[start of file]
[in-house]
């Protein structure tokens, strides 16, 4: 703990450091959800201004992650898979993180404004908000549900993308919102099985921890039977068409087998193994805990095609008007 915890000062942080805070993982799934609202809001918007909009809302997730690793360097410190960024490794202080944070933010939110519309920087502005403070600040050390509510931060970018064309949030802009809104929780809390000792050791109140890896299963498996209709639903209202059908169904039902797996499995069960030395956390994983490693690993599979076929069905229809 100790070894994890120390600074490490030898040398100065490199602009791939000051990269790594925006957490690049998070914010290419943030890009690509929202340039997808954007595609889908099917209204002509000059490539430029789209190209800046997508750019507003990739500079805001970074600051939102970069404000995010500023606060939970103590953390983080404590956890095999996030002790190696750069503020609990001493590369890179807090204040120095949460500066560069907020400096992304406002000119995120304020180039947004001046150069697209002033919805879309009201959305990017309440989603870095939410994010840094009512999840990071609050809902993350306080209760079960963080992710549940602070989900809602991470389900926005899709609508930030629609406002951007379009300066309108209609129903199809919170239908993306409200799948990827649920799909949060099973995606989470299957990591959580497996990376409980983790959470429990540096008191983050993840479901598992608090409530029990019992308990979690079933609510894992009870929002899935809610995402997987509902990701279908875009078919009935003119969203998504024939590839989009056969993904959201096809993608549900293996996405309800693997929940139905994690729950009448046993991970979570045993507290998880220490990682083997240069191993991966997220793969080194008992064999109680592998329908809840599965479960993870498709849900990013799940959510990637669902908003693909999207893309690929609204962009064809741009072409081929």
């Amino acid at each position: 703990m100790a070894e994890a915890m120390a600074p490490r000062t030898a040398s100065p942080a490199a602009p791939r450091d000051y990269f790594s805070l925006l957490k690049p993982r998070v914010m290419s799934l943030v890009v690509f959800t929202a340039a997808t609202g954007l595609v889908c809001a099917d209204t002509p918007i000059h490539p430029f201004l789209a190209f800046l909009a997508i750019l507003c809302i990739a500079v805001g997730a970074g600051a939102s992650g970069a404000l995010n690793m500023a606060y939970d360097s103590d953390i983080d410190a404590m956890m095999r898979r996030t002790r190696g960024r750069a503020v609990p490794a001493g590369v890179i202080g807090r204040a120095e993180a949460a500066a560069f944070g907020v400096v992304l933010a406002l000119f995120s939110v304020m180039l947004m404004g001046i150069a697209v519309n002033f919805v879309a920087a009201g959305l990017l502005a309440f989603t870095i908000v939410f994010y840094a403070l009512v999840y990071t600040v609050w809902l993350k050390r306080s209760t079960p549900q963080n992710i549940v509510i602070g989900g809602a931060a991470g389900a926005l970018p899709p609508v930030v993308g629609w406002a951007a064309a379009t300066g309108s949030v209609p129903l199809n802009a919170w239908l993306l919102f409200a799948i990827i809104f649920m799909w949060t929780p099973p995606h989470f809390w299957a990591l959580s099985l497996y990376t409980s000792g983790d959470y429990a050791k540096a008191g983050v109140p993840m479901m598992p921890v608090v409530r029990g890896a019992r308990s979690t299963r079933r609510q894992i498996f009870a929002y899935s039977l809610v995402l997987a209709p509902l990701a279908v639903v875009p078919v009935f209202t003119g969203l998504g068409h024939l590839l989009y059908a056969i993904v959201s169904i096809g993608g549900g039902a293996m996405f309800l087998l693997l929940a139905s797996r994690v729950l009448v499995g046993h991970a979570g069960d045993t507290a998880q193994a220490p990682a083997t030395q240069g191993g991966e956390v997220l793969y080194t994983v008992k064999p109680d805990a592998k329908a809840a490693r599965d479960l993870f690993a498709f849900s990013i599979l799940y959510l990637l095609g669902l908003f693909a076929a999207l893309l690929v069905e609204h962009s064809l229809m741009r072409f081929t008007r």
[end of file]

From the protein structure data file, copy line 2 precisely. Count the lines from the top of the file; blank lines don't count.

């Protein structure tokens, strides 16, 4: 703990450091959800201004992650898979993180404004908000549900993308919102099985921890039977068409087998193994805990095609008007 915890000062942080805070993982799934609202809001918007909009809302997730690793360097410190960024490794202080944070933010939110519309920087502005403070600040050390509510931060970018064309949030802009809104929780809390000792050791109140890896299963498996209709639903209202059908169904039902797996499995069960030395956390994983490693690993599979076929069905229809 100790070894994890120390600074490490030898040398100065490199602009791939000051990269790594925006957490690049998070914010290419943030890009690509929202340039997808954007595609889908099917209204002509000059490539430029789209190209800046997508750019507003990739500079805001970074600051939102970069404000995010500023606060939970103590953390983080404590956890095999996030002790190696750069503020609990001493590369890179807090204040120095949460500066560069907020400096992304406002000119995120304020180039947004001046150069697209002033919805879309009201959305990017309440989603870095939410994010840094009512999840990071609050809902993350306080209760079960963080992710549940602070989900809602991470389900926005899709609508930030629609406002951007379009300066309108209609129903199809919170239908993306409200799948990827649920799909949060099973995606989470299957990591959580497996990376409980983790959470429990540096008191983050993840479901598992608090409530029990019992308990979690079933609510894992009870929002899935809610995402997987509902990701279908875009078919009935003119969203998504024939590839989009056969993904959201096809993608549900293996996405309800693997929940139905994690729950009448046993991970979570045993507290998880220490990682083997240069191993991966997220793969080194008992064999109680592998329908809840599965479960993870498709849900990013799940959510990637669902908003693909999207893309690929609204962009064809741009072409081929």